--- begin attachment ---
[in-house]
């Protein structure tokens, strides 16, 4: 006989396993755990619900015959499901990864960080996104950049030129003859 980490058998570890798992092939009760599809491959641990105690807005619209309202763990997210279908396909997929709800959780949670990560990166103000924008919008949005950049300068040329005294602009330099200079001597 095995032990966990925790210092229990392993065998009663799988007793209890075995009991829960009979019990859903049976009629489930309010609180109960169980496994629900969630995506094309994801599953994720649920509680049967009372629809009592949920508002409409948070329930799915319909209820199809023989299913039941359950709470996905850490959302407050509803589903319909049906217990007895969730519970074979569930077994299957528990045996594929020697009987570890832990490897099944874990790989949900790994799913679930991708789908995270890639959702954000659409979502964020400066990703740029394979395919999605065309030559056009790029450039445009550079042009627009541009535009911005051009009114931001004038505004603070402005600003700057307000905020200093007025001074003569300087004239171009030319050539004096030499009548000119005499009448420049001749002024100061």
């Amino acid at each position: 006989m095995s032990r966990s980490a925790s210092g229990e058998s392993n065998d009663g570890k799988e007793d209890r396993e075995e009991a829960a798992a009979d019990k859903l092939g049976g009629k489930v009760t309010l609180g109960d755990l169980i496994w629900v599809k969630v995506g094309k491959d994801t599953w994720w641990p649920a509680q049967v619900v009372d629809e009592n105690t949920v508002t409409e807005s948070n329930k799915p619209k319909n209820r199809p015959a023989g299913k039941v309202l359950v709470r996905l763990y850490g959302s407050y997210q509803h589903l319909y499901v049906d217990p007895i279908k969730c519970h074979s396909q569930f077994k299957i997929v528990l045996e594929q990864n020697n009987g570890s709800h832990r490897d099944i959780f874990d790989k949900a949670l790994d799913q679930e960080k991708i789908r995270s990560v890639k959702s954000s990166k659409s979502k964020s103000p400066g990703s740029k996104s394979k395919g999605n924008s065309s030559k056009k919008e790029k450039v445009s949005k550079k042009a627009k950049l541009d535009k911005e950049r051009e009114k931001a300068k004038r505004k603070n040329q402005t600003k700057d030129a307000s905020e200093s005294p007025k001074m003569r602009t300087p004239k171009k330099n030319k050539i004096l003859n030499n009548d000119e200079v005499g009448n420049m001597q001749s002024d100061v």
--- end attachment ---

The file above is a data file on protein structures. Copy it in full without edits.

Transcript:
[in-house]
């Protein structure tokens, strides 16, 4: 006989396993755990619900015959499901990864960080996104950049030129003859 980490058998570890798992092939009760599809491959641990105690807005619209309202763990997210279908396909997929709800959780949670990560990166103000924008919008949005950049300068040329005294602009330099200079001597 095995032990966990925790210092229990392993065998009663799988007793209890075995009991829960009979019990859903049976009629489930309010609180109960169980496994629900969630995506094309994801599953994720649920509680049967009372629809009592949920508002409409948070329930799915319909209820199809023989299913039941359950709470996905850490959302407050509803589903319909049906217990007895969730519970074979569930077994299957528990045996594929020697009987570890832990490897099944874990790989949900790994799913679930991708789908995270890639959702954000659409979502964020400066990703740029394979395919999605065309030559056009790029450039445009550079042009627009541009535009911005051009009114931001004038505004603070402005600003700057307000905020200093007025001074003569300087004239171009030319050539004096030499009548000119005499009448420049001749002024100061």
């Amino acid at each position: 006989m095995s032990r966990s980490a925790s210092g229990e058998s392993n065998d009663g570890k799988e007793d209890r396993e075995e009991a829960a798992a009979d019990k859903l092939g049976g009629k489930v009760t309010l609180g109960d755990l169980i496994w629900v599809k969630v995506g094309k491959d994801t599953w994720w641990p649920a509680q049967v619900v009372d629809e009592n105690t949920v508002t409409e807005s948070n329930k799915p619209k319909n209820r199809p015959a023989g299913k039941v309202l359950v709470r996905l763990y850490g959302s407050y997210q509803h589903l319909y499901v049906d217990p007895i279908k969730c519970h074979s396909q569930f077994k299957i997929v528990l045996e594929q990864n020697n009987g570890s709800h832990r490897d099944i959780f874990d790989k949900a949670l790994d799913q679930e960080k991708i789908r995270s990560v890639k959702s954000s990166k659409s979502k964020s103000p400066g990703s740029k996104s394979k395919g999605n924008s065309s030559k056009k919008e790029k450039v445009s949005k550079k042009a627009k950049l541009d535009k911005e950049r051009e009114k931001a300068k004038r505004k603070n040329q402005t600003k700057d030129a307000s905020e200093s005294p007025k001074m003569r602009t300087p004239k171009k330099n030319k050539i004096l003859n030499n009548d000119e200079v005499g009448n420049m001597q001749s002024d100061v």